Ahead of the driver is a classic two-dial gauge package that admittedly still looks good thanks to backlit electroluminescent meters, but its small, monochromatic trip computer won’t win anyone over who’s ever used any sort of smartphone. The infotainment system on the center stack is comparatively well done, with generally appealing graphics, good crisp definition, nice depth of color and contrast, and decent functionality. It features navigation, an excellent backup camera that splits the screen into a rearward view on the left and overhead view on the right, both providing dynamic guidelines for visible parking assist. The system is missing some features like Apple CarPlay and Android Auto, but it should suffice for the majority of infotainment requirements, while the controls just below are nicely laid out with large quick-access buttons and a sharp looking knurled metal edged rotating controller at center.
The fact that my eyes more readily landed on the analog clock just below says a lot, however, about my love of horology and the QX70’s link to the past, its unique elliptical case shape reminiscent of Davidoff’s “Very Zino” collection of well-made albeit unorthodox mechanical watches. Really, Infiniti should consider a co-branded effort with Davidoff, as the two brands are comparative startups when placed beside industry stalwarts such as Mercedes-Benz and Rolex, plus their wonderfully individualistic designs and impressive build quality would be a good match.
On that note some of the QX70’s knobs and switches could use an upgrade. Their quality is fine, as is their tightness and general damping, but in a market that’s using ever more jeweled metals like the infotainment controller above, simple round rubberized knobs don’t give off the level of premium pampering expected in the class.
Many of the segment’s expected features are present with the well-priced $45,850 base model, including auto on/off HID headlights, proximity-sensing access, pushbutton ignition, stainless steel treadplates, power-folding heatable side mirrors with courtesy lights, speed-sensitive variable-intermittent flat-blade wipers, a leather-wrapped steering wheel and shift knob, dual-zone auto climate control, an auto-dimming rearview mirror with an integrated garage door opener, a rearview camera, 11-speaker Bose audio with satellite radio, Bluetooth hands-free phone connectivity, a powered USB port, leather upholstery, heatable eight-way powered front seats with two-way driver’s lumbar, a powered glass sunroof, a powered liftgate, a retractable cargo cover, a cargo net, and more standard.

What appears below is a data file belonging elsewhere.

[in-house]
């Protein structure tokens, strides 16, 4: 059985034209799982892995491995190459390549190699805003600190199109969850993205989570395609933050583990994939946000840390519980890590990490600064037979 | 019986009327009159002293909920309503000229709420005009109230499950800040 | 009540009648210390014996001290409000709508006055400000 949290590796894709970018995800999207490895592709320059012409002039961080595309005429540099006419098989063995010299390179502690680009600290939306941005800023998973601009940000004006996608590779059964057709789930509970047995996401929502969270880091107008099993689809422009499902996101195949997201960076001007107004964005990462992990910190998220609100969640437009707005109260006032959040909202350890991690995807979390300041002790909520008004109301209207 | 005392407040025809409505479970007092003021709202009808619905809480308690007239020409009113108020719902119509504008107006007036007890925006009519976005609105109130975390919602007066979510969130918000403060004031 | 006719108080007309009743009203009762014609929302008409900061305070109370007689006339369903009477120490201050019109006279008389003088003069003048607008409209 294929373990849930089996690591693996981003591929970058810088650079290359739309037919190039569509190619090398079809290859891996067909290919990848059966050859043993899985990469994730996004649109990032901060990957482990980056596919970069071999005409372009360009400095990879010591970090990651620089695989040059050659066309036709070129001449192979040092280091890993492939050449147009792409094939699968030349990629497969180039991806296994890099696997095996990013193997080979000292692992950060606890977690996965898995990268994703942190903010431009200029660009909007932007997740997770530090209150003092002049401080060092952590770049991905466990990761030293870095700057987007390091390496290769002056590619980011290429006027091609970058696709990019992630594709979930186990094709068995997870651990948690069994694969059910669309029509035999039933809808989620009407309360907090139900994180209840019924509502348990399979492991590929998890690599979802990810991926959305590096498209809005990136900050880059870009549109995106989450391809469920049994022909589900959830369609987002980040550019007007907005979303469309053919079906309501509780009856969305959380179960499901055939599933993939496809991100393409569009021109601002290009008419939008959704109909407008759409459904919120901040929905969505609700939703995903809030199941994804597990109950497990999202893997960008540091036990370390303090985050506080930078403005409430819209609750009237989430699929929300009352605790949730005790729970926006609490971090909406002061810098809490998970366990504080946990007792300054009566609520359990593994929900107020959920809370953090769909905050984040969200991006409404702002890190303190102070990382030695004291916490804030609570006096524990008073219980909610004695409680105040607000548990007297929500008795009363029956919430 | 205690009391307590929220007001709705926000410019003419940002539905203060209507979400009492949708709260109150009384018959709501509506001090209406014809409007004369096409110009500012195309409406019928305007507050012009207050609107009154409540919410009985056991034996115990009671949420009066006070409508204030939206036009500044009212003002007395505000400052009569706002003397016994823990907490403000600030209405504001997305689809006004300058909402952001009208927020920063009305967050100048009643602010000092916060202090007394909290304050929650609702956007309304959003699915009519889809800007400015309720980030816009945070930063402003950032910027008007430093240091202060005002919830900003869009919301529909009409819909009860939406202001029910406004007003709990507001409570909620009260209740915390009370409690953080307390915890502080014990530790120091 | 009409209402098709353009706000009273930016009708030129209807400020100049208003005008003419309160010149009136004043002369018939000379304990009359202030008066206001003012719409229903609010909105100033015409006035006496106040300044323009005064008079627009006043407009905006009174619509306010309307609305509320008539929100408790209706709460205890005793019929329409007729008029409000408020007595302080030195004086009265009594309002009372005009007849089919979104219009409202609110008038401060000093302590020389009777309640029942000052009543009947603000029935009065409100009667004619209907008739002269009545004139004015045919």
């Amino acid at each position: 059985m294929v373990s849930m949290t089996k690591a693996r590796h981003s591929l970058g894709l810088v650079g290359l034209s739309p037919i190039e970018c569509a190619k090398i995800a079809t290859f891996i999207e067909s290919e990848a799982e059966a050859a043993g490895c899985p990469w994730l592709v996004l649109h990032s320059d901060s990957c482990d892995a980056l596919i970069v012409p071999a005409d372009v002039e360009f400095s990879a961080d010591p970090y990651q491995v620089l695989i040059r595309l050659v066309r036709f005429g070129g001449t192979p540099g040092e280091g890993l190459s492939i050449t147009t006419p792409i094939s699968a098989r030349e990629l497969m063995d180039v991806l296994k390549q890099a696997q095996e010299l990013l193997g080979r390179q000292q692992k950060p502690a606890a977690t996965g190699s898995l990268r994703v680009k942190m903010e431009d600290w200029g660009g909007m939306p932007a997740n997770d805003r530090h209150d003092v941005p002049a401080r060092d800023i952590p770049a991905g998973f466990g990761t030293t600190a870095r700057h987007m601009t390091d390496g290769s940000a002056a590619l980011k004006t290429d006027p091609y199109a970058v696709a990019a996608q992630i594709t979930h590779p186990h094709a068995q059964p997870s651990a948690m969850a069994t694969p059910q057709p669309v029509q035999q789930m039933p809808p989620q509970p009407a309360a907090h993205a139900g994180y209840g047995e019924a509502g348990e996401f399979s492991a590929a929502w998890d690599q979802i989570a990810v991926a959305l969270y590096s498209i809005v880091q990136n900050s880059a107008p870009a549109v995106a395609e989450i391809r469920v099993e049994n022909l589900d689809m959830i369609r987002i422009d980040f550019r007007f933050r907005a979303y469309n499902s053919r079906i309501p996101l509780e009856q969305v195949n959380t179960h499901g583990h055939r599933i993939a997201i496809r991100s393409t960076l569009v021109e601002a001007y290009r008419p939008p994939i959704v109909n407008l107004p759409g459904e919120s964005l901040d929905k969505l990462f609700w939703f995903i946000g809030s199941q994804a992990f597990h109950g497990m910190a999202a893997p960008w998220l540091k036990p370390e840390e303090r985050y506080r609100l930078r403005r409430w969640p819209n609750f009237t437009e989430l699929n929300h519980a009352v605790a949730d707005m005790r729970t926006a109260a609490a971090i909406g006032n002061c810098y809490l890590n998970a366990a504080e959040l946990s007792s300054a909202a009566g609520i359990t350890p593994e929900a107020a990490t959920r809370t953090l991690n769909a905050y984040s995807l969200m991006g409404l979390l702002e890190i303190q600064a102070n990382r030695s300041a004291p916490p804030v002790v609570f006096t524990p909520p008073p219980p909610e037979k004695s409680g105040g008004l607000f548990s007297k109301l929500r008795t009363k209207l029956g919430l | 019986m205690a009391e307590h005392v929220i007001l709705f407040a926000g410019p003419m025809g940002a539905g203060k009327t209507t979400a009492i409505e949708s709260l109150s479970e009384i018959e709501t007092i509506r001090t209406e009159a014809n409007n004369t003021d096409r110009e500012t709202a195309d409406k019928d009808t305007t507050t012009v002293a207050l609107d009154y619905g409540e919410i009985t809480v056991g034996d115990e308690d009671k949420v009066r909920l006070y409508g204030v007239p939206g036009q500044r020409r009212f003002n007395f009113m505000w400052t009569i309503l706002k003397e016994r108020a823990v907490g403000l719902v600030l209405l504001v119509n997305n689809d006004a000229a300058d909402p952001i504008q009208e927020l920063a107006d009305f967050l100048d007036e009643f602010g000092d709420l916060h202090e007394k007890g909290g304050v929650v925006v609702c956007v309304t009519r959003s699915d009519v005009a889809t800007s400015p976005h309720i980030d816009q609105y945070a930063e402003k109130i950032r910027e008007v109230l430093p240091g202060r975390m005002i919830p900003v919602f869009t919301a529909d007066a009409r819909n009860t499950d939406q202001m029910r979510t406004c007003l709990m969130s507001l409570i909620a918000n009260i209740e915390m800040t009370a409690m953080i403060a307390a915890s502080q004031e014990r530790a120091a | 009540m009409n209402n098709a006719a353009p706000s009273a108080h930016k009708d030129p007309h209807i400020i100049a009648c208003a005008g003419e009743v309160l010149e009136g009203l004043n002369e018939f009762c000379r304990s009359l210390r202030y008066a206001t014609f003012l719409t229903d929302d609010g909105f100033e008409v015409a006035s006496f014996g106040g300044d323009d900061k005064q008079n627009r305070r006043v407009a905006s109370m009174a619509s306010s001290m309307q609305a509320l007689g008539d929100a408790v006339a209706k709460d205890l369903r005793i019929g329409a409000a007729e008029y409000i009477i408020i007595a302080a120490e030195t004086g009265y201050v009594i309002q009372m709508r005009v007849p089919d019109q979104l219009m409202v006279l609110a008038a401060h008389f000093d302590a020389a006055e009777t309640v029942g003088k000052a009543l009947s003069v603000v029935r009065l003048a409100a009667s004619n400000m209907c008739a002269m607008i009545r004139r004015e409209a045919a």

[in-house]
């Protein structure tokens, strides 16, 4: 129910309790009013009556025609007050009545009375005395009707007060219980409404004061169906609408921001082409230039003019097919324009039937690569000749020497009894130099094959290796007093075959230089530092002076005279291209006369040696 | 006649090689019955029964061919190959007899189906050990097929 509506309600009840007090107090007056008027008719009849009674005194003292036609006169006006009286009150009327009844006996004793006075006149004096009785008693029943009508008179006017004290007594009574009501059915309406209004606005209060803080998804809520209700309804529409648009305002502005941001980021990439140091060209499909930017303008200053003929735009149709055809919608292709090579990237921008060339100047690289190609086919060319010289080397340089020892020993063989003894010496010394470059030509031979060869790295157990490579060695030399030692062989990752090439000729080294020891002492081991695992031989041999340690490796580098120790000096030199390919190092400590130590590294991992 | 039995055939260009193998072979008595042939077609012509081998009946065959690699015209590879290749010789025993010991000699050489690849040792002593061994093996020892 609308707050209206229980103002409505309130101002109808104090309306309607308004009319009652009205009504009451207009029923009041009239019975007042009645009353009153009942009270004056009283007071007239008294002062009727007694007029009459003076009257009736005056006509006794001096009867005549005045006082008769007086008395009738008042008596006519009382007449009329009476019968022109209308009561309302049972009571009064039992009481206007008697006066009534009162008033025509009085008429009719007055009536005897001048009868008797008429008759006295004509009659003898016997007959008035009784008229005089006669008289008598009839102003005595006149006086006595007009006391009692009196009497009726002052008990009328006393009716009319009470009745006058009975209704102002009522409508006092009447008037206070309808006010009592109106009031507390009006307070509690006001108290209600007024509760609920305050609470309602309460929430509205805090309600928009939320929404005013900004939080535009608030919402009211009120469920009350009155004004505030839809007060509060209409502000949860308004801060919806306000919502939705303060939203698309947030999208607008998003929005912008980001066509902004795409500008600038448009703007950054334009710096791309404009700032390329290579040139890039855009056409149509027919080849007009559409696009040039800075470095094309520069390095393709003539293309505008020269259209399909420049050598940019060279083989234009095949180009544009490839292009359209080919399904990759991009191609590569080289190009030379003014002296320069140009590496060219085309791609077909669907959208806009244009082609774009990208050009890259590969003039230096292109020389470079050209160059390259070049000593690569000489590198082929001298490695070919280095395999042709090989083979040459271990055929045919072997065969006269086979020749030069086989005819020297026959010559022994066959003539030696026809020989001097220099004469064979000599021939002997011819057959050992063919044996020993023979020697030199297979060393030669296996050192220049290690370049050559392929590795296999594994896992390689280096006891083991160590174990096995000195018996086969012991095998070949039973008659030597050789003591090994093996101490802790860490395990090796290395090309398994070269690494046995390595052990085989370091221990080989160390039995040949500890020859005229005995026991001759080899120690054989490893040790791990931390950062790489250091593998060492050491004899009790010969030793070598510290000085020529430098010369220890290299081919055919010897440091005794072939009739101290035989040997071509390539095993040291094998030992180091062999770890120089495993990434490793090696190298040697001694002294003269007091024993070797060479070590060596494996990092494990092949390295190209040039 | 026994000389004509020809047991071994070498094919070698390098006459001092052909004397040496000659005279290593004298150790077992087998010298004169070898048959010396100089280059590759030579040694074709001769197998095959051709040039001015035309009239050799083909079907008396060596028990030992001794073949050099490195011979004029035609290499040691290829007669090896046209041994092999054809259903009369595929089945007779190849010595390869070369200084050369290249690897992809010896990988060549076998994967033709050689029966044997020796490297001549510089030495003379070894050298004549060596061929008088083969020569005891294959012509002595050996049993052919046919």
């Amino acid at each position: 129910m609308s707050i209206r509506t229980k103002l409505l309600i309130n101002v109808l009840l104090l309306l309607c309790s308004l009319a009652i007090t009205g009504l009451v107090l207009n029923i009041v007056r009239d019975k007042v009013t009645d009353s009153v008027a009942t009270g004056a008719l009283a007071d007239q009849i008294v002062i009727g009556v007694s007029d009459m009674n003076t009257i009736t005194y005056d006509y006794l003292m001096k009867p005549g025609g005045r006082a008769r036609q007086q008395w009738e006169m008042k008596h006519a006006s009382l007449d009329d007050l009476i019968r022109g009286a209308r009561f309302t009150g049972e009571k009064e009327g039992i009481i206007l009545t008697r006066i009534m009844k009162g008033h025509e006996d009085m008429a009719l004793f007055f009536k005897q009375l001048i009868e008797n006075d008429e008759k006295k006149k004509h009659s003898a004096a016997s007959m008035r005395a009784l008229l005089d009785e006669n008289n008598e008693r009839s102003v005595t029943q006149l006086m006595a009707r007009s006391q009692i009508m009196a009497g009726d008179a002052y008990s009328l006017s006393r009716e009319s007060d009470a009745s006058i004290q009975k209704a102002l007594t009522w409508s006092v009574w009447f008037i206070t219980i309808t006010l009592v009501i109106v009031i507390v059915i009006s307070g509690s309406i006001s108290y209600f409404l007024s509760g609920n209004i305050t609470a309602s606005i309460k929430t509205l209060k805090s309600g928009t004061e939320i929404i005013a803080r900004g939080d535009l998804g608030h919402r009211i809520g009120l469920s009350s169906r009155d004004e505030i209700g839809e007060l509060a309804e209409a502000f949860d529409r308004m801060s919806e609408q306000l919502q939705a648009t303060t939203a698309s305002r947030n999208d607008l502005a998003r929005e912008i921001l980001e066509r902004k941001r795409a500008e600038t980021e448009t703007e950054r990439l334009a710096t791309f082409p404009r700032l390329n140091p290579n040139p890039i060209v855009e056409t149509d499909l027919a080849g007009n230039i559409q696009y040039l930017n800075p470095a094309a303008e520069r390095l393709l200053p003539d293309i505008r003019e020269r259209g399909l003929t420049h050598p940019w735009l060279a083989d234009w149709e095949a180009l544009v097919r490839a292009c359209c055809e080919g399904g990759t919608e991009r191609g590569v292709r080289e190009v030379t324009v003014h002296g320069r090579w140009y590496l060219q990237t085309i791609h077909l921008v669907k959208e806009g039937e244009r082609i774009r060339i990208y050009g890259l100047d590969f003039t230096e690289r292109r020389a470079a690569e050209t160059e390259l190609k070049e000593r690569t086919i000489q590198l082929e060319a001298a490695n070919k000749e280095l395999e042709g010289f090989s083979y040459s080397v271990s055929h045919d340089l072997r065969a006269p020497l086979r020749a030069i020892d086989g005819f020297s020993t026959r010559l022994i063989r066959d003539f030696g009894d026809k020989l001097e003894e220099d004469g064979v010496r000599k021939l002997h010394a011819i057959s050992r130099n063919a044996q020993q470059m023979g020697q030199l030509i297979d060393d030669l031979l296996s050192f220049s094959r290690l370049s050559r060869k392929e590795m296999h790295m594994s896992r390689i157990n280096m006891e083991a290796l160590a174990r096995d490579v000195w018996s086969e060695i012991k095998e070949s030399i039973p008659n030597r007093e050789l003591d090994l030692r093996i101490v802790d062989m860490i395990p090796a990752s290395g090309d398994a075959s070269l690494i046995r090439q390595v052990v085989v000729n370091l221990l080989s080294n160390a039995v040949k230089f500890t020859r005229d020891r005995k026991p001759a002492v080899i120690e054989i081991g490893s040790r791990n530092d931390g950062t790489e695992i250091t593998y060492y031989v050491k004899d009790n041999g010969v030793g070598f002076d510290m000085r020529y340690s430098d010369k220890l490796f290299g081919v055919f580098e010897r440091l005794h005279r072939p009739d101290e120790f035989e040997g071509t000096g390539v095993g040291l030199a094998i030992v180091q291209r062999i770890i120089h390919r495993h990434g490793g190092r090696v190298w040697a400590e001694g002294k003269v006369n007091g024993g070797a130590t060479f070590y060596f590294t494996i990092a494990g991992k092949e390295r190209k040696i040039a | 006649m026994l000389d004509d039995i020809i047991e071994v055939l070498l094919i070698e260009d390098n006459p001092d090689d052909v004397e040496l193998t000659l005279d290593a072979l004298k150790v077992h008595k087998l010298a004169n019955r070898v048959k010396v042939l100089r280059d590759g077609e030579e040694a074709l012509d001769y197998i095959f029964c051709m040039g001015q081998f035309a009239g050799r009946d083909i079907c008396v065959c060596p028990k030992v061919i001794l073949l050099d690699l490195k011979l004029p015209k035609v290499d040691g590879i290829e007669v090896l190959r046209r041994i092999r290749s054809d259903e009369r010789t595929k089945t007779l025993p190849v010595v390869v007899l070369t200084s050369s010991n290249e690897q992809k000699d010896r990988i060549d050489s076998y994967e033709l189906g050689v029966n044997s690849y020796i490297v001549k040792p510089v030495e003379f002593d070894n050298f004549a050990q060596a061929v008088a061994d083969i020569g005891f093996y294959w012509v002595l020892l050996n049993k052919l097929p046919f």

A $4,300 Premium package adds a larger 8-inch infotainment touchscreen with navigation and XM NavTraffic, voice recognition, the 360-degree parking monitor with moving object detection, front and rear parking sensors, Bluetooth streaming audio, a powered tilt and telescopic steering column, memory for both front occupants, aluminum roof rails, and more, while the $3,550 Sport package adds a different set of 21-inch wheels, the climate-controlled front seats noted earlier, aluminum foot pedals, a black headliner, and more, all of which are pulled up to the Limited package, although specific to the Sport are cornering headlights with auto-leveling, exclusive front sport seats with manual thigh extensions, four-way powered side bolster-adjustment for the driver’s seat, and plenty of dark exterior trim.
Items unique to $5,000 Limited package include the richer “deep pillow” quilted two-tone upholstery with stone-gray contrast stitching and piping, all the interior and exterior details already noted, a clear-lens high mount stop lamp (CHMSL), a stainless steel rear bumper protector, and more.
Lastly, a $3,350 Technology package for Sport and Limited trims adds cornering headlights with auto-leveling, adaptive cruise control with full-speed range, rain-sensing wipers, intelligent brake assist with forward collision warning, lane departure warning and lane departure prevention, and front pre-crash seatbelts. Still, together with the previously noted electronic omissions a fully loaded QX70 lacks a number of now common top-tier features such as full LED headlamps with auto high beams, rear seat heaters, a nice large panoramic sunroof, and enough active safety kit to earn it Top Safety Pick status from the IIHS.
It’s certainly not missing out on power, however, the QX70’s standard engine a 3.7-liter V6 good for 325 horsepower, although its 267 lb-ft of torque seems a bit low compared to most of the segment’s turbocharged powertrains. Infiniti could remedy this shortcoming with its new twin-turbo 3.0-liter that’s already tuned to achieve 400 horsepower and 350 lb-ft of torque in top trim, this potentially silencing QX70 fans missing the 390 horsepower 5.0-liter V8 that was discontinued for the 2015 model year, but so far no news on adapting the new powertrains to this aging model. For this reason the QX70 remains less fuel-efficient than it could be at 16 mpg city, 22 highway and 18 combined.